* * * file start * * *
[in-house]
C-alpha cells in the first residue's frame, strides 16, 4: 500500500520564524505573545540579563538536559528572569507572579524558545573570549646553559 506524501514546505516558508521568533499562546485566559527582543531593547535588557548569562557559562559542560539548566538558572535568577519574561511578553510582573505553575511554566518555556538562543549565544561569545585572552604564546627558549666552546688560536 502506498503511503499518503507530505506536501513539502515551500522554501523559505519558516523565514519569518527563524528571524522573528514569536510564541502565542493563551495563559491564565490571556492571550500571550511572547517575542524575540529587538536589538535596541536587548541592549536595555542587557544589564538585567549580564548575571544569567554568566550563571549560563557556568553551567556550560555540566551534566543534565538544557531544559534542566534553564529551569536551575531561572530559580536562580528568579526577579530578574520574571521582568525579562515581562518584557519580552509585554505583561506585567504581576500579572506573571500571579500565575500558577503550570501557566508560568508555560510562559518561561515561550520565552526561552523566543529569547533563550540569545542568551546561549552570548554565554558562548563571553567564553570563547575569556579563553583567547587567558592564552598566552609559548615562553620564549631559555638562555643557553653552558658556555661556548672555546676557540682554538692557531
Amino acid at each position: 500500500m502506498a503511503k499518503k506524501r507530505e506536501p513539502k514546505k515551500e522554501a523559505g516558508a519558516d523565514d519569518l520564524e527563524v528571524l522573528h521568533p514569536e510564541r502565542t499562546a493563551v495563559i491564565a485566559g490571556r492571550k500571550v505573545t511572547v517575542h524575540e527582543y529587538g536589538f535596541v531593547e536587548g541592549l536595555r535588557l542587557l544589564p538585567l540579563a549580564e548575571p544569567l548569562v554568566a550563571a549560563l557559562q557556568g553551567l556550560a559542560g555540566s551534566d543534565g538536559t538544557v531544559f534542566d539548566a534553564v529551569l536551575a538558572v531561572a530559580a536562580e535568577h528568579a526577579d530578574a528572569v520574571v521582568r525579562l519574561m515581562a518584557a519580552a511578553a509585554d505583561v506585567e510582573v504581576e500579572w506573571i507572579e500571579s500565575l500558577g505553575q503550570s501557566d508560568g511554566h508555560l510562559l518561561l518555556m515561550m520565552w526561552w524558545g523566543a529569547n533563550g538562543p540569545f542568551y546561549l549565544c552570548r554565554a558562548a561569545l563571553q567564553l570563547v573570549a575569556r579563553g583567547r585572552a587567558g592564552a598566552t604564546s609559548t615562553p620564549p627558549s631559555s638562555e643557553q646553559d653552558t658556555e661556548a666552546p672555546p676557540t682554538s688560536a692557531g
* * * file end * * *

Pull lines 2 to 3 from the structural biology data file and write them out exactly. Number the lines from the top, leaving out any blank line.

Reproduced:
C-alpha cells in the first residue's frame, strides 16, 4: 500500500520564524505573545540579563538536559528572569507572579524558545573570549646553559 506524501514546505516558508521568533499562546485566559527582543531593547535588557548569562557559562559542560539548566538558572535568577519574561511578553510582573505553575511554566518555556538562543549565544561569545585572552604564546627558549666552546688560536 502506498503511503499518503507530505506536501513539502515551500522554501523559505519558516523565514519569518527563524528571524522573528514569536510564541502565542493563551495563559491564565490571556492571550500571550511572547517575542524575540529587538536589538535596541536587548541592549536595555542587557544589564538585567549580564548575571544569567554568566550563571549560563557556568553551567556550560555540566551534566543534565538544557531544559534542566534553564529551569536551575531561572530559580536562580528568579526577579530578574520574571521582568525579562515581562518584557519580552509585554505583561506585567504581576500579572506573571500571579500565575500558577503550570501557566508560568508555560510562559518561561515561550520565552526561552523566543529569547533563550540569545542568551546561549552570548554565554558562548563571553567564553570563547575569556579563553583567547587567558592564552598566552609559548615562553620564549631559555638562555643557553653552558658556555661556548672555546676557540682554538692557531
Amino acid at each position: 500500500m502506498a503511503k499518503k506524501r507530505e506536501p513539502k514546505k515551500e522554501a523559505g516558508a519558516d523565514d519569518l520564524e527563524v528571524l522573528h521568533p514569536e510564541r502565542t499562546a493563551v495563559i491564565a485566559g490571556r492571550k500571550v505573545t511572547v517575542h524575540e527582543y529587538g536589538f535596541v531593547e536587548g541592549l536595555r535588557l542587557l544589564p538585567l540579563a549580564e548575571p544569567l548569562v554568566a550563571a549560563l557559562q557556568g553551567l556550560a559542560g555540566s551534566d543534565g538536559t538544557v531544559f534542566d539548566a534553564v529551569l536551575a538558572v531561572a530559580a536562580e535568577h528568579a526577579d530578574a528572569v520574571v521582568r525579562l519574561m515581562a518584557a519580552a511578553a509585554d505583561v506585567e510582573v504581576e500579572w506573571i507572579e500571579s500565575l500558577g505553575q503550570s501557566d508560568g511554566h508555560l510562559l518561561l518555556m515561550m520565552w526561552w524558545g523566543a529569547n533563550g538562543p540569545f542568551y546561549l549565544c552570548r554565554a558562548a561569545l563571553q567564553l570563547v573570549a575569556r579563553g583567547r585572552a587567558g592564552a598566552t604564546s609559548t615562553p620564549p627558549s631559555s638562555e643557553q646553559d653552558t658556555e661556548a666552546p672555546p676557540t682554538s688560536a692557531g